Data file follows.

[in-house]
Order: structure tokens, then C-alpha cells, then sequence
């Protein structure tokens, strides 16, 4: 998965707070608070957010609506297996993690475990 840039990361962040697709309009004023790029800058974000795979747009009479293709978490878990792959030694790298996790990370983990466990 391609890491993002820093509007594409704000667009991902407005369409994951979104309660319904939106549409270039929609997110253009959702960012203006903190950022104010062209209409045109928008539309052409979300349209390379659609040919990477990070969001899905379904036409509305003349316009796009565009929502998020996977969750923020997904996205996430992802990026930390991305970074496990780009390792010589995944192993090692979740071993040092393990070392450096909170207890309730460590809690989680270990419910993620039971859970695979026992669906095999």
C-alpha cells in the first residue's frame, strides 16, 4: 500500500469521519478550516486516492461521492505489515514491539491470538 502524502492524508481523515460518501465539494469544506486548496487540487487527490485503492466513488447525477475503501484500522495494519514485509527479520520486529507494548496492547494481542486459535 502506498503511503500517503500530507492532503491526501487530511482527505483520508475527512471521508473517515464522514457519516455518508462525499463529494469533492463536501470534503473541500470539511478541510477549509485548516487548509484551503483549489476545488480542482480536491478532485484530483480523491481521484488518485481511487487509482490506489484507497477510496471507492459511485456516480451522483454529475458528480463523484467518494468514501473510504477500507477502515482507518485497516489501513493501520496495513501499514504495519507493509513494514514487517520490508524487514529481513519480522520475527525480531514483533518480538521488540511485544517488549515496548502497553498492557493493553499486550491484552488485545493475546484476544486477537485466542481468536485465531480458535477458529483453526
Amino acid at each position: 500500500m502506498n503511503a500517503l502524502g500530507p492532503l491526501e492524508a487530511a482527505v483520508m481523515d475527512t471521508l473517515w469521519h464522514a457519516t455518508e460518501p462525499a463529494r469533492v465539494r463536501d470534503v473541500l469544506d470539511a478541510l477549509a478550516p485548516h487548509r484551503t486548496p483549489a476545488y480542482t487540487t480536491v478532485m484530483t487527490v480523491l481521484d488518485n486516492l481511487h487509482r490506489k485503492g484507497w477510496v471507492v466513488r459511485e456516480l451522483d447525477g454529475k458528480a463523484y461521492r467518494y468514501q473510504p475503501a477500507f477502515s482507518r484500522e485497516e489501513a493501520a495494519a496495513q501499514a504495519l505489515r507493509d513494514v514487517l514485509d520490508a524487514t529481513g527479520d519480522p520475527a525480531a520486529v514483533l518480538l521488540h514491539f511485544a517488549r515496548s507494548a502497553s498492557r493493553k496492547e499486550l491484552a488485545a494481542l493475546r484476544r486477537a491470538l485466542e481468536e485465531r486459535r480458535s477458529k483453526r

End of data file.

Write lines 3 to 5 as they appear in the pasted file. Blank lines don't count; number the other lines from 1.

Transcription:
């Protein structure tokens, strides 16, 4: 998965707070608070957010609506297996993690475990 840039990361962040697709309009004023790029800058974000795979747009009479293709978490878990792959030694790298996790990370983990466990 391609890491993002820093509007594409704000667009991902407005369409994951979104309660319904939106549409270039929609997110253009959702960012203006903190950022104010062209209409045109928008539309052409979300349209390379659609040919990477990070969001899905379904036409509305003349316009796009565009929502998020996977969750923020997904996205996430992802990026930390991305970074496990780009390792010589995944192993090692979740071993040092393990070392450096909170207890309730460590809690989680270990419910993620039971859970695979026992669906095999």
C-alpha cells in the first residue's frame, strides 16, 4: 500500500469521519478550516486516492461521492505489515514491539491470538 502524502492524508481523515460518501465539494469544506486548496487540487487527490485503492466513488447525477475503501484500522495494519514485509527479520520486529507494548496492547494481542486459535 502506498503511503500517503500530507492532503491526501487530511482527505483520508475527512471521508473517515464522514457519516455518508462525499463529494469533492463536501470534503473541500470539511478541510477549509485548516487548509484551503483549489476545488480542482480536491478532485484530483480523491481521484488518485481511487487509482490506489484507497477510496471507492459511485456516480451522483454529475458528480463523484467518494468514501473510504477500507477502515482507518485497516489501513493501520496495513501499514504495519507493509513494514514487517520490508524487514529481513519480522520475527525480531514483533518480538521488540511485544517488549515496548502497553498492557493493553499486550491484552488485545493475546484476544486477537485466542481468536485465531480458535477458529483453526
Amino acid at each position: 500500500m502506498n503511503a500517503l502524502g500530507p492532503l491526501e492524508a487530511a482527505v483520508m481523515d475527512t471521508l473517515w469521519h464522514a457519516t455518508e460518501p462525499a463529494r469533492v465539494r463536501d470534503v473541500l469544506d470539511a478541510l477549509a478550516p485548516h487548509r484551503t486548496p483549489a476545488y480542482t487540487t480536491v478532485m484530483t487527490v480523491l481521484d488518485n486516492l481511487h487509482r490506489k485503492g484507497w477510496v471507492v466513488r459511485e456516480l451522483d447525477g454529475k458528480a463523484y461521492r467518494y468514501q473510504p475503501a477500507f477502515s482507518r484500522e485497516e489501513a493501520a495494519a496495513q501499514a504495519l505489515r507493509d513494514v514487517l514485509d520490508a524487514t529481513g527479520d519480522p520475527a525480531a520486529v514483533l518480538l521488540h514491539f511485544a517488549r515496548s507494548a502497553s498492557r493493553k496492547e499486550l491484552a488485545a494481542l493475546r484476544r486477537a491470538l485466542e481468536e485465531r486459535r480458535s477458529k483453526r